Personal Injury Blog

Settling Your SABS Accident Benefit Claim

What You Need to Know Before You Agree to Settle

In Ontario, a serious injury because of a car/vehicle accident triggers “no fault” accident benefits (AB), under the Insurance Act’s Statutory Accident Benefits Schedule (SABS). During your recovery, your insurance company is expected to pay for your necessary treatment and other benefits. They will look to settle your claim in order to close their file. Settling and closing your case can have some repercussions; therefore, we suggest you consider the following information before you move forward.  

One of the most important factors if you are considering whether to accept a settlement is the potential impact it can have on your ongoing personal injury lawsuit against the at-fault driver. Evaluating this impact will depend on which version of the Insurance Act’s Statutory Accident Benefits Schedule (SABS) applies to your AB claim. Most active AB claims will be governed by Ontario Regulation 34/10, the current version of the SABS. However, under certain circumstances, you might still have the right to access benefits under an older version of the SABS, even if you have been told that your claim is closed. Learn more about "Cold Case" files here.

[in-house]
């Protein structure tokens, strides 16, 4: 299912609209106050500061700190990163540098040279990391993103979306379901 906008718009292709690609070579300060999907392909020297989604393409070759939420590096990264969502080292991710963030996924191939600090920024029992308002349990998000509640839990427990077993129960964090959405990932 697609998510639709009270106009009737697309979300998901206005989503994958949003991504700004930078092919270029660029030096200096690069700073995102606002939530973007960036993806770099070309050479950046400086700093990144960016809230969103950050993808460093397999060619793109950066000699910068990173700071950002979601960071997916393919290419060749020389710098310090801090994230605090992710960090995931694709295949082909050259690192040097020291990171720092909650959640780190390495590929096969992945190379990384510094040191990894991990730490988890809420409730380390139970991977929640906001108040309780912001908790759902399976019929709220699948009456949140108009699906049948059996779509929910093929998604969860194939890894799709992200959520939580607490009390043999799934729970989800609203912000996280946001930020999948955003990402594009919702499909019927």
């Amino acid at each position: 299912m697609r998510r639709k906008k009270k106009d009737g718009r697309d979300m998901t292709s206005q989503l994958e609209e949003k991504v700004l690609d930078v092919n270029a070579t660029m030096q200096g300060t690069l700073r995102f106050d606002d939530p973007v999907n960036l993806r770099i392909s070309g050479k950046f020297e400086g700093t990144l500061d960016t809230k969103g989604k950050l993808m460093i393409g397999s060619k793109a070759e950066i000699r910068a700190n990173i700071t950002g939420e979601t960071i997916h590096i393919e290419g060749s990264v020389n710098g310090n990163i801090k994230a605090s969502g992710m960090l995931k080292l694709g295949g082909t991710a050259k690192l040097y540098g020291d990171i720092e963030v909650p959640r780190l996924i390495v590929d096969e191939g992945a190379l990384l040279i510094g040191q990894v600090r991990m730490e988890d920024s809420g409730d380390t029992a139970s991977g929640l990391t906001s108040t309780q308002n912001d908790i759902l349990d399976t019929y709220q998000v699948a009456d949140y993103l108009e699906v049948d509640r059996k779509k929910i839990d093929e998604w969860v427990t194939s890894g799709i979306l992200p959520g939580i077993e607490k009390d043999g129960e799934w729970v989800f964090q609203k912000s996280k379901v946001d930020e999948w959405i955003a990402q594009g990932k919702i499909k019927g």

Once an AB claim is settled, you can seek the remaining compensation as damages for your losses from the defendant in the lawsuit. The concern is that the defendant will argue that the AB settlement was improvident (unreasonably low), and you should not have accepted it. They may claim that you accepted it in bad faith, and they should not be responsible for paying amounts you should have received from your AB claim.